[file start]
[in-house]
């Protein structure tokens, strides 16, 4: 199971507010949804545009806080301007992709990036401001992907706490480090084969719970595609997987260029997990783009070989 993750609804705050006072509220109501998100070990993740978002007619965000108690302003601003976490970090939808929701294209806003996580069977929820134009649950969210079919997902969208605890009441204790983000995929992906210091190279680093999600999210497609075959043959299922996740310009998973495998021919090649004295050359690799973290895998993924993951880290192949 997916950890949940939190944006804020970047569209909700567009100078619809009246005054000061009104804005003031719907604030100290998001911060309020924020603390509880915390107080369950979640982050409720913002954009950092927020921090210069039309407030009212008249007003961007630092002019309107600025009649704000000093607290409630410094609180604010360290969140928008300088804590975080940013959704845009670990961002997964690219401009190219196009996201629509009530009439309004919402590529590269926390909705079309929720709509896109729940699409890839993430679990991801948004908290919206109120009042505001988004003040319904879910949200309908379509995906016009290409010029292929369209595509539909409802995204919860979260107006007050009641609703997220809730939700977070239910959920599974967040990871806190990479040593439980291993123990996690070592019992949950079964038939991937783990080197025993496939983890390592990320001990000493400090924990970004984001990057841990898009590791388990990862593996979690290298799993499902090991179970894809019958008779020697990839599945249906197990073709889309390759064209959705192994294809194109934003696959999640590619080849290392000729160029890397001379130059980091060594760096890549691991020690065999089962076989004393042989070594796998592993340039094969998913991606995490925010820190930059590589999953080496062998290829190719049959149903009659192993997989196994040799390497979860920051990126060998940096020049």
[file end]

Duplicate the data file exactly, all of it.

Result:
[in-house]
């Protein structure tokens, strides 16, 4: 199971507010949804545009806080301007992709990036401001992907706490480090084969719970595609997987260029997990783009070989 993750609804705050006072509220109501998100070990993740978002007619965000108690302003601003976490970090939808929701294209806003996580069977929820134009649950969210079919997902969208605890009441204790983000995929992906210091190279680093999600999210497609075959043959299922996740310009998973495998021919090649004295050359690799973290895998993924993951880290192949 997916950890949940939190944006804020970047569209909700567009100078619809009246005054000061009104804005003031719907604030100290998001911060309020924020603390509880915390107080369950979640982050409720913002954009950092927020921090210069039309407030009212008249007003961007630092002019309107600025009649704000000093607290409630410094609180604010360290969140928008300088804590975080940013959704845009670990961002997964690219401009190219196009996201629509009530009439309004919402590529590269926390909705079309929720709509896109729940699409890839993430679990991801948004908290919206109120009042505001988004003040319904879910949200309908379509995906016009290409010029292929369209595509539909409802995204919860979260107006007050009641609703997220809730939700977070239910959920599974967040990871806190990479040593439980291993123990996690070592019992949950079964038939991937783990080197025993496939983890390592990320001990000493400090924990970004984001990057841990898009590791388990990862593996979690290298799993499902090991179970894809019958008779020697990839599945249906197990073709889309390759064209959705192994294809194109934003696959999640590619080849290392000729160029890397001379130059980091060594760096890549691991020690065999089962076989004393042989070594796998592993340039094969998913991606995490925010820190930059590589999953080496062998290829190719049959149903009659192993997989196994040799390497979860920051990126060998940096020049």